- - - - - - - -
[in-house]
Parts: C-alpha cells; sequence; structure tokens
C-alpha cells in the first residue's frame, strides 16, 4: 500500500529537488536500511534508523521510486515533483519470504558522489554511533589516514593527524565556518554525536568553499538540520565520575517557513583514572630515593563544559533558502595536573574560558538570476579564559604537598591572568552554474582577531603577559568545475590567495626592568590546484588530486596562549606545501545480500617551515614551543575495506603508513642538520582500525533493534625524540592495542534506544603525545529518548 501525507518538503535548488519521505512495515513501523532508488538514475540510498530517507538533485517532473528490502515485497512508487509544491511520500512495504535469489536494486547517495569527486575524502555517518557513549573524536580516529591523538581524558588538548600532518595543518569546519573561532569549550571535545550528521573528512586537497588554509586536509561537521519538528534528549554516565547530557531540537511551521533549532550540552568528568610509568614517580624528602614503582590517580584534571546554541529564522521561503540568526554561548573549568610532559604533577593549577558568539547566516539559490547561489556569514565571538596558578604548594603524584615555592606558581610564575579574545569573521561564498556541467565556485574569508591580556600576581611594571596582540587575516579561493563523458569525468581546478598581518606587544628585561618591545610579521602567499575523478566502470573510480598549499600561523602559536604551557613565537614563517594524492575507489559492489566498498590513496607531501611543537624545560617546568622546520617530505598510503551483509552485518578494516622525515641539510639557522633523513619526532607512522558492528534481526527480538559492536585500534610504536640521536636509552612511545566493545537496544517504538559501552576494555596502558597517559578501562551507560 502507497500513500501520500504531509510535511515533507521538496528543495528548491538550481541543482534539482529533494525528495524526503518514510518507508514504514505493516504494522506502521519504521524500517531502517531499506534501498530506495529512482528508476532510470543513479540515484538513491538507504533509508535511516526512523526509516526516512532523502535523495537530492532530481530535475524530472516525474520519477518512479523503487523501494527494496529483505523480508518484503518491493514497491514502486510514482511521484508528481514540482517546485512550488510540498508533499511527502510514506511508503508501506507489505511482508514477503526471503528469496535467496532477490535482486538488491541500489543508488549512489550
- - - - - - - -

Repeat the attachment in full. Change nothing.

[in-house]
Parts: C-alpha cells; sequence; structure tokens
C-alpha cells in the first residue's frame, strides 16, 4: 500500500529537488536500511534508523521510486515533483519470504558522489554511533589516514593527524565556518554525536568553499538540520565520575517557513583514572630515593563544559533558502595536573574560558538570476579564559604537598591572568552554474582577531603577559568545475590567495626592568590546484588530486596562549606545501545480500617551515614551543575495506603508513642538520582500525533493534625524540592495542534506544603525545529518548 501525507518538503535548488519521505512495515513501523532508488538514475540510498530517507538533485517532473528490502515485497512508487509544491511520500512495504535469489536494486547517495569527486575524502555517518557513549573524536580516529591523538581524558588538548600532518595543518569546519573561532569549550571535545550528521573528512586537497588554509586536509561537521519538528534528549554516565547530557531540537511551521533549532550540552568528568610509568614517580624528602614503582590517580584534571546554541529564522521561503540568526554561548573549568610532559604533577593549577558568539547566516539559490547561489556569514565571538596558578604548594603524584615555592606558581610564575579574545569573521561564498556541467565556485574569508591580556600576581611594571596582540587575516579561493563523458569525468581546478598581518606587544628585561618591545610579521602567499575523478566502470573510480598549499600561523602559536604551557613565537614563517594524492575507489559492489566498498590513496607531501611543537624545560617546568622546520617530505598510503551483509552485518578494516622525515641539510639557522633523513619526532607512522558492528534481526527480538559492536585500534610504536640521536636509552612511545566493545537496544517504538559501552576494555596502558597517559578501562551507560 502507497500513500501520500504531509510535511515533507521538496528543495528548491538550481541543482534539482529533494525528495524526503518514510518507508514504514505493516504494522506502521519504521524500517531502517531499506534501498530506495529512482528508476532510470543513479540515484538513491538507504533509508535511516526512523526509516526516512532523502535523495537530492532530481530535475524530472516525474520519477518512479523503487523501494527494496529483505523480508518484503518491493514497491514502486510514482511521484508528481514540482517546485512550488510540498508533499511527502510514506511508503508501506507489505511482508514477503526471503528469496535467496532477490535482486538488491541500489543508488549512489550